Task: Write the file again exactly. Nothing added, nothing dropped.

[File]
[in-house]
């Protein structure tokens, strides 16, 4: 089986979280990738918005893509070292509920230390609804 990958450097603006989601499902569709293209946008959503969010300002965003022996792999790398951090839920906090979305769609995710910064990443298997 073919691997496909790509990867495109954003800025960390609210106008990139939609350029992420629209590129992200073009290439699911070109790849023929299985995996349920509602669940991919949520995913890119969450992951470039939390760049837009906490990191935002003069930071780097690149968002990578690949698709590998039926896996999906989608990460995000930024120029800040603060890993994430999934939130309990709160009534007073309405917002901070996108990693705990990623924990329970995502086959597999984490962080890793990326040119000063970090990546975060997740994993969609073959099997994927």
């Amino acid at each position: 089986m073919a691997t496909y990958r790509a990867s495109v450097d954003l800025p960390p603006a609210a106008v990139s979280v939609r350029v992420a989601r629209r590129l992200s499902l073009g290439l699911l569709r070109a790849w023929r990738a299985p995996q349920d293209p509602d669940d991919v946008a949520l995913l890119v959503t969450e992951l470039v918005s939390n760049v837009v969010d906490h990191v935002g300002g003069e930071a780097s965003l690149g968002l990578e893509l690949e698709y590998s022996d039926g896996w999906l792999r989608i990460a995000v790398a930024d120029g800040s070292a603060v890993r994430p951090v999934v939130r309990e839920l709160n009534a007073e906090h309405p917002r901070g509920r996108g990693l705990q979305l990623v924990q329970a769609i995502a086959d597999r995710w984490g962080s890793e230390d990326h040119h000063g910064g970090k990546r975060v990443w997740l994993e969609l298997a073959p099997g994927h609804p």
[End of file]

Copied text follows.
[in-house]
């Protein structure tokens, strides 16, 4: 089986979280990738918005893509070292509920230390609804 990958450097603006989601499902569709293209946008959503969010300002965003022996792999790398951090839920906090979305769609995710910064990443298997 073919691997496909790509990867495109954003800025960390609210106008990139939609350029992420629209590129992200073009290439699911070109790849023929299985995996349920509602669940991919949520995913890119969450992951470039939390760049837009906490990191935002003069930071780097690149968002990578690949698709590998039926896996999906989608990460995000930024120029800040603060890993994430999934939130309990709160009534007073309405917002901070996108990693705990990623924990329970995502086959597999984490962080890793990326040119000063970090990546975060997740994993969609073959099997994927």
């Amino acid at each position: 089986m073919a691997t496909y990958r790509a990867s495109v450097d954003l800025p960390p603006a609210a106008v990139s979280v939609r350029v992420a989601r629209r590129l992200s499902l073009g290439l699911l569709r070109a790849w023929r990738a299985p995996q349920d293209p509602d669940d991919v946008a949520l995913l890119v959503t969450e992951l470039v918005s939390n760049v837009v969010d906490h990191v935002g300002g003069e930071a780097s965003l690149g968002l990578e893509l690949e698709y590998s022996d039926g896996w999906l792999r989608i990460a995000v790398a930024d120029g800040s070292a603060v890993r994430p951090v999934v939130r309990e839920l709160n009534a007073e906090h309405p917002r901070g509920r996108g990693l705990q979305l990623v924990q329970a769609i995502a086959d597999r995710w984490g962080s890793e230390d990326h040119h000063g910064g970090k990546r975060v990443w997740l994993e969609l298997a073959p099997g994927h609804p």